Thursday , Apr , 24 , 2003 C.Y. Ellis

Rockets find inside presence; center spot is soldified

In what was an otherwise disappointing season, the Houston Rockets did find a golden gem this season. His name is Yao Ming. And while you all may be snickering, thinking you knew he’d be this good all along, just remember that the Rockets organization themselves even had doubts. After all, this was a young man who only had experience against the weaker international players. And while he put up some nice numbers while playing for China, it was often cited that it was because the competition was so much inferior. Most thought it would take Ming 2-3 years to adjust to the physical ruggedness and intensity of the NBA game. Come to find out, it only took him ten games.

In his first nine games, Ming averaged a mere 6.6 points and 4 rebounds a game in only 15 minutes a game. At the point, most Rockets fans were whining over how terrible Ming was and how he was a waste of a #1 draft pick. It’s funny how quickly their minds changed as Ming scored 30 points and snared 16 rebounds in his breakout game against the Dallas Mavericks on national television. Afterwards, he started being consistent and providing the inside presence that the Rockets had so desperately been missing. He finished his rookie campaign with averages of 13.5 points/game, 8.2 rebounds/game and 1.79 blocks/game in all eighty-two contests. He also was voted in as and All-Star starter and single-handedly put the Rockets back on the basketball radar. He was arguably the sole reason why the Rockets increased their win total by 15 games from the previous season (28-54 vs. 43-39 this year). He showed an astounding basketball I.Q. for a rookie and proved that he was a team player. He had various highlights of his passing and showed that he is likely the only center who can be considered a threat to Shaquille O’Neal.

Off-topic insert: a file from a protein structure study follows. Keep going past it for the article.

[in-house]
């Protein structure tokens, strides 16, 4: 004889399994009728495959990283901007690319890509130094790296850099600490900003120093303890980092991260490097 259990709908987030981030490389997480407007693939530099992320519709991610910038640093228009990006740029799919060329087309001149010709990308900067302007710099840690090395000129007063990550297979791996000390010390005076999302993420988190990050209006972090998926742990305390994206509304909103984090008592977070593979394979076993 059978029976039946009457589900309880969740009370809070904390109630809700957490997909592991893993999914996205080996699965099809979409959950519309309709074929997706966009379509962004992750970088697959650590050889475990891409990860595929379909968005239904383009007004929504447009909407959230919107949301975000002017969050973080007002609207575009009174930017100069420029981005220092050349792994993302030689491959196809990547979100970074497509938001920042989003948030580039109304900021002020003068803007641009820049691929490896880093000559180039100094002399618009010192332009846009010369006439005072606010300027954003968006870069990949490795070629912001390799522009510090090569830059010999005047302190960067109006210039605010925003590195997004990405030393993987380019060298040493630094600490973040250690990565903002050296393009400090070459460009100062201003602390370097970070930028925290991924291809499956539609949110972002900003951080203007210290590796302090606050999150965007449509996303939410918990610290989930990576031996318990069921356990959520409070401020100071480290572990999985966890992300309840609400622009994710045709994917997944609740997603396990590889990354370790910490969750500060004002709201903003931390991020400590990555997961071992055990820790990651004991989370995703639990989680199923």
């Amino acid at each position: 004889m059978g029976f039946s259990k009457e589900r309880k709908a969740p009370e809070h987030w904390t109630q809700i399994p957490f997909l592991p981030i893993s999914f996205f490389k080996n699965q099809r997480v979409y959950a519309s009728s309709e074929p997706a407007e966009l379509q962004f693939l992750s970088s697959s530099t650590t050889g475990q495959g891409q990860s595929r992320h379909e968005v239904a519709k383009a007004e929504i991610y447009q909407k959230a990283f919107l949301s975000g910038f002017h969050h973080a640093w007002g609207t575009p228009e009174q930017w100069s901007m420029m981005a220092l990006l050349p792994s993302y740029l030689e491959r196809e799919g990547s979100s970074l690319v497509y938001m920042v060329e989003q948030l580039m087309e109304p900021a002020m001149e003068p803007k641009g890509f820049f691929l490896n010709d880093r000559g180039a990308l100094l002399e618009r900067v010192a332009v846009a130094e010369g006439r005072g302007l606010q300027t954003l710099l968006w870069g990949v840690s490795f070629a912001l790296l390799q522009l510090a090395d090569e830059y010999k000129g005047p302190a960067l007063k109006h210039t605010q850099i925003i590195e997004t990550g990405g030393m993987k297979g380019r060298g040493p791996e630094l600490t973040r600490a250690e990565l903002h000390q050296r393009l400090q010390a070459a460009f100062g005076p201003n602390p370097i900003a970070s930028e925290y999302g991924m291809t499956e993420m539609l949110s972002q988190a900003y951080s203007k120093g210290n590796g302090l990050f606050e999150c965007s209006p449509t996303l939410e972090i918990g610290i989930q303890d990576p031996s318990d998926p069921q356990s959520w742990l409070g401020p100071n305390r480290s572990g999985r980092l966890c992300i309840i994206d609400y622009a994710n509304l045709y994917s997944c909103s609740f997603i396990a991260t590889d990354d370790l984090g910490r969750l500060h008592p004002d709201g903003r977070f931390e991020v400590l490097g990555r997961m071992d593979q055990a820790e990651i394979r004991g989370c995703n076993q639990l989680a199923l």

While all the hoopla surrounded Ming, few failed to recognize that backup center Kelvin Cato had one of his finest seasons of his career. He averaged 4.5 points/game and 5.9 rebounds/game in only seventeen minutes a contest. But if you look further within the stats, you will see that Cato also ranked #5 in the NBA in Offensive Rebounds per 48 minutes; #4 in Rebounds per 48 minutes; and #11 in Blocks per 48 minutes. He finished plays with authority and was the shot-blocker that the Rockets needed. He was a great complement to Yao Ming, and was arguably the best defensive player on the Rockets this season. Cato had so good a season that the Rockets are even now very hesitant to include his name in any trade talks (!). When you consider that a year ago Cato’s name was all over the trading block, you can tell how much of a progress and how big of an impact he had on this year’s team.

The center spot is solidified for the Rockets. They have a great young man in Ming in which the build the franchise around, and Cato has proven to be more than a capable backup. It would be very surprising to see the Rockets mess with any changes regarding the center spot. This is the one position that they can feel safe with.